Produced by Richard Dashut and Mick Fleetwood
Executive Producer Mickey Shapiro
Engineered by Richard Dashut
wiyh Randy Ezratty and Bill Youdelman
(*)Arranged by Andrew Powell with Mike Moran
Mick Fleetwood. drums and percusion
Todd Sharp, guitars and vocals
George Hawkins, bass and vocals
|Rattleshake Shake (*)||Peter Greenbaum|
|2.||You Weren't In Love||Bill Fields|
|4.||Super Brains||A.B Crentsil|
|5.||Don't Be Sorry, Just Be Happy (*)||Todd Sharpe|
|1.||Walk A Thin Line||Lindsey Buckingham|
|2.||Not Fade Away||Charles Hardin/Norman Petty|
|3.||Cassiopewia Surrender||George Hawkins|
|4.||The Visitor||C.K Ganyo|
|5.||Amelle (Come On, Show Me Your Heart)||Nii Amartey|
... BUT WHY AFRICA ?
It all started when Mick mentioned the idea of going to Africa with some of his friends and living in a village with master drummers, and "capturing' the entire experience on record and film. The idea of packing up five or ten tons of equipment and flying it to Ghana, recruiting a team of musicians and technicians to spend six weeks in West Africa recording whatever we might find, and then selling this obscure and expensive project to a record company was not proverbial "piece of cake."
Coupled with a good, healthy dose of paranoia, e.g. green mamba snakes, endemic malaria, and substandard medical care.., the odds of The Visitor becoming a reality were akin to Switzerland successfully invading the Soviet Union! But Mick Fleetwood kept believing, and off we went to Ghana in December of 1980 to attempt to pull it off.
After an overabundance of meetings, negotiations and laughter, we were sure it could happen. We found unbounding friendship, limitless hospitality, and refreshingly unspoiled musical talent. Six more weeks of 12- to 14-hour workdays by our band and crew interfacing with Ghanaian players, and we all sighed with relief and a deep sense of satisfaction that we had done it. Of course, there was more mixing, fixing, and overdubbing to be done by Mick and Richard Dashut, but as we left West Africa, we were sure The Visitor would indeed become a reality.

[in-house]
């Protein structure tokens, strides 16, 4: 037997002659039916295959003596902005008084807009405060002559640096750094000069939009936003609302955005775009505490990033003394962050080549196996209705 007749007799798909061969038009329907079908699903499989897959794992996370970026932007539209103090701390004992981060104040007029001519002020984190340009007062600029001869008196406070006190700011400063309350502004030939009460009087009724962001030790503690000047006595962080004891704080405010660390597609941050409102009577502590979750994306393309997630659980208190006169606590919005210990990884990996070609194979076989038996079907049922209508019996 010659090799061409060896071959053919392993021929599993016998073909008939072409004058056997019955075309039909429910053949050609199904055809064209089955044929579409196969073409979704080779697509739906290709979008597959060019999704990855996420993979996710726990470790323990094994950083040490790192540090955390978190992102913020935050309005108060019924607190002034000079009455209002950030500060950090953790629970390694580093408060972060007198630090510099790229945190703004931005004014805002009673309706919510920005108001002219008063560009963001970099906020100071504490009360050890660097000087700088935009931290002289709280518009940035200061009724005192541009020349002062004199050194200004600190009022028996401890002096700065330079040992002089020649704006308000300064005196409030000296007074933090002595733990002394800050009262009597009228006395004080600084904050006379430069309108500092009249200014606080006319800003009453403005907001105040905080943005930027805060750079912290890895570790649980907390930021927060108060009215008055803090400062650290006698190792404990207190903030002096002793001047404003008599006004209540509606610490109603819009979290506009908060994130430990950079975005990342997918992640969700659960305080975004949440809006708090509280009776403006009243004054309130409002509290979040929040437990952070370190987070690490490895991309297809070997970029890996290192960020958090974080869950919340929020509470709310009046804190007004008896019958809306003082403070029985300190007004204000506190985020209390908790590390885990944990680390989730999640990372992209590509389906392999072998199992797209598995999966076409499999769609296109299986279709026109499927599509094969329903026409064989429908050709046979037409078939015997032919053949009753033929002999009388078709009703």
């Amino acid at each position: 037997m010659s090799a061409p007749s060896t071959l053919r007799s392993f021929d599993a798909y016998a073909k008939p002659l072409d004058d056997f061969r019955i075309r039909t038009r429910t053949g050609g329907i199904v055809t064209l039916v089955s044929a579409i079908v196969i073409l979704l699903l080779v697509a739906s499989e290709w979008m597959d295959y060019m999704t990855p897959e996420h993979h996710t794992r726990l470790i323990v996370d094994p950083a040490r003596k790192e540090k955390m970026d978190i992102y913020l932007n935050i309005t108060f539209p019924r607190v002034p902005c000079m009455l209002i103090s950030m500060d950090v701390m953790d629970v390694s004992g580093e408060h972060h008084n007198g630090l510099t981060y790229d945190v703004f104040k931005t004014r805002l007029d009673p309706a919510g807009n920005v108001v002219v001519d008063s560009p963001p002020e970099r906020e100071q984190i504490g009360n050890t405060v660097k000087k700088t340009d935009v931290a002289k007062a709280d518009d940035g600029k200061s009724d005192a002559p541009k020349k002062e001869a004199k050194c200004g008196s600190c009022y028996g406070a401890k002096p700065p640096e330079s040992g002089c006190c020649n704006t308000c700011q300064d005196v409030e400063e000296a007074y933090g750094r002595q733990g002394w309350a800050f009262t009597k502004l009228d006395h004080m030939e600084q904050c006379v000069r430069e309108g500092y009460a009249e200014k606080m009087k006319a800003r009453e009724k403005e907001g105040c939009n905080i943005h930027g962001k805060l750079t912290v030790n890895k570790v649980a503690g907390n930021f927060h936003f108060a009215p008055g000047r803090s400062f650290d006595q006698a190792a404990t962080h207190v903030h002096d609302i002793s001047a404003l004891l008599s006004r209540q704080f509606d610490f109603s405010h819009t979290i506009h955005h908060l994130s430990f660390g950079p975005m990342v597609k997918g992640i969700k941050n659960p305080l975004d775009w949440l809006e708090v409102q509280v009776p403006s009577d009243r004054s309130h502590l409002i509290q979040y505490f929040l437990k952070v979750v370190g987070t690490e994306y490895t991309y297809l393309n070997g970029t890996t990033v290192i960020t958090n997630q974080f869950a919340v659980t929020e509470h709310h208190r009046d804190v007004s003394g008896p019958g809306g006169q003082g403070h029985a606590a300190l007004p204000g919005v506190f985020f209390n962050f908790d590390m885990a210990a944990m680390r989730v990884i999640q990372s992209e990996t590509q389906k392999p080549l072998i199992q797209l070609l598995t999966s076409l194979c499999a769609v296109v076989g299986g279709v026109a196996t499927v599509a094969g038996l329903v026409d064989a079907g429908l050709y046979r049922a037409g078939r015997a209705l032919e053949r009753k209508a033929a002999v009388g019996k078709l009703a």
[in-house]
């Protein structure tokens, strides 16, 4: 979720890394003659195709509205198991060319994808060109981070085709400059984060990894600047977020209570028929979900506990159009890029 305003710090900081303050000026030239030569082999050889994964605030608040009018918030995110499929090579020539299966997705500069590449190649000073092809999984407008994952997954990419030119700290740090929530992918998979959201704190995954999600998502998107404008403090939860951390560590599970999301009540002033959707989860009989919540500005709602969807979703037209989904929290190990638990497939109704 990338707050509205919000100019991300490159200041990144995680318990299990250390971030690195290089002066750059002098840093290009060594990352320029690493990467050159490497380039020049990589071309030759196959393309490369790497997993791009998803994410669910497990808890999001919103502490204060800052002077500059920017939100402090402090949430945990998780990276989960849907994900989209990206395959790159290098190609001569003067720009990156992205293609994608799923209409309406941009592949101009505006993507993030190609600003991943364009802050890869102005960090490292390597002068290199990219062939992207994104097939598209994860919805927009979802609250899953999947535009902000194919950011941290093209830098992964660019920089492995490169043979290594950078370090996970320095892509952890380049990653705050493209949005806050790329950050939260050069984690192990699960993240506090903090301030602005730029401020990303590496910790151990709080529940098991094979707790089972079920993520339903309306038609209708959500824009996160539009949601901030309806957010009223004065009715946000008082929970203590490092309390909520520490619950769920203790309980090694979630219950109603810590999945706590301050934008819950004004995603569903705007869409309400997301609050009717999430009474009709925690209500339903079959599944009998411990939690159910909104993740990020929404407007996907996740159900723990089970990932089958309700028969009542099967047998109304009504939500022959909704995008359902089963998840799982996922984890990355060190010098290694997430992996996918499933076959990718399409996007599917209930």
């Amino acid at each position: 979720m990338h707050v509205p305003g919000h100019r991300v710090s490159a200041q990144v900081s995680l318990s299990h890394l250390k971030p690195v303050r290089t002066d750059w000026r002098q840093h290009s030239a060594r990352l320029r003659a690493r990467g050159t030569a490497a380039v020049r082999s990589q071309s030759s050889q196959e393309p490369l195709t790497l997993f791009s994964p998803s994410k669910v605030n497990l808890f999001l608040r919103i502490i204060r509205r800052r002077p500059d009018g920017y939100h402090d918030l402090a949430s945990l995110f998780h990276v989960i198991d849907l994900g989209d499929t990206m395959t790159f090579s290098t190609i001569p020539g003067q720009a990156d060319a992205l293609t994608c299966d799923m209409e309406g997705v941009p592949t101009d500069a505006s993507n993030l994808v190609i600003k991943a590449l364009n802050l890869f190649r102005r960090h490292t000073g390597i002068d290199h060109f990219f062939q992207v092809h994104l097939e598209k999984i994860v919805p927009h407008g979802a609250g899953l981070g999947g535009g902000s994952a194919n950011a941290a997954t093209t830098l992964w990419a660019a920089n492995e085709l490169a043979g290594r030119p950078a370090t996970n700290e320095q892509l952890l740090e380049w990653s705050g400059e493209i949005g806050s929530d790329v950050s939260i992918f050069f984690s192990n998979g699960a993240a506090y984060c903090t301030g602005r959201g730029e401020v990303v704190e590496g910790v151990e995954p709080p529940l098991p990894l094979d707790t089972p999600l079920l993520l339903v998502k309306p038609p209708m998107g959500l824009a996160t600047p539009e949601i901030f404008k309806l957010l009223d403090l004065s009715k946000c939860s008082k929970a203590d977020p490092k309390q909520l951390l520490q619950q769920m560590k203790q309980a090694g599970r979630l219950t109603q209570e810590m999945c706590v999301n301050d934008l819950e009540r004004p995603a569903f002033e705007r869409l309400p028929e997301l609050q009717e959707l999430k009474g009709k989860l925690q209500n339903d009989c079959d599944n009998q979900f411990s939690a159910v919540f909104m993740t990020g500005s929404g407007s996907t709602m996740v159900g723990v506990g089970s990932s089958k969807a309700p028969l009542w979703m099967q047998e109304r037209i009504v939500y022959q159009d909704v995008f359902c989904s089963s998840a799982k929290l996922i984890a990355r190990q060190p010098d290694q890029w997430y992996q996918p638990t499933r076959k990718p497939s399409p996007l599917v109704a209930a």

Through it all, the clich again surfaced -- the music linked us all in emotion, friendship and affection. I think The Visitor will touch you deeply if you really come to understand what it symbolizes to Mick and to all of us.
"The Visitor is the culmination of a lifelong ambition," says Mick Fleetwood, whose debut solo album, on RCA Records, was recorded earlier this year in Ghana. "I'd always wanted to do an album that would use African rhythms as a base for a modern, rock-symphonic synthesis of Western and African music.
To realise his dream, Fleetwood flew to Ghana, taking along with producer Richard Dashut, bass player George Hawkins (from the Kenny Loggins band), guitarist Todd Sharp (from the Bob Welch band), two 24-track portable recording units, and a film crew which shot the proceedings for a documentary which will be aired at a later date over the Public Broadcasting System in the U.S.
The album is only partly African in nature. Laced with Ghanaian music and drumming are such songs as Fleetwood's "Walk A Thin Line," the Buddy Holly oldie "Not Fade Away," a composition written by Todd Sharp, and another by Peter Green, a former guitarist with Fleetwood Mac.
"The African contribution was essential to the project," explains Mick. "We used more then 200 Ghanaian musicians . Most of them came from villages, and they contributed to the album a sound that's both unique and different."
Fleetwood, of course, is better known as the drummer of Fleetwood
Mac, a group he created in 1967 with Peter Green and bass player John McVie. Throughout the years, the membership of the band underwent many
changes, evolving into the current lineup which consists of Fleetwood, McVie, Chris McVie on keyboards, Lindsey Buckingham on guitar and
Stevie Nicks on vocals.
Since 1975, Fleetwood Mac's album successes have included Rumours, which remained an unprecedented six months at the top of the charts, yielding four hit singles, and selling over 13 million copies worldwide, and Tusk. Today, the band is recognized as the foremost rock group in the world, with Mick Fleetwood providing the recognizable driving beat that has become so much a part of the unit's sound.
The concept for The Visitor began to take shape in 1973 when Mick decided to go to Zambia in order to be alone and away from the pressures of the music life. "I went out into the bush on my own," he says, "and loved it so much that I'd always wanted to return to Africa." Ghana was eventually chosen for the project over other African countries, says Fleetwood, "because all the musicologists I consulted advised me that it probably was the most suitable place for such a venture."
As to the reasons why it took so long for him to finally undertake it, Fleetwood simply explains that, in between recording and touring with Fleetwood Mac, "I just didn't have the time..."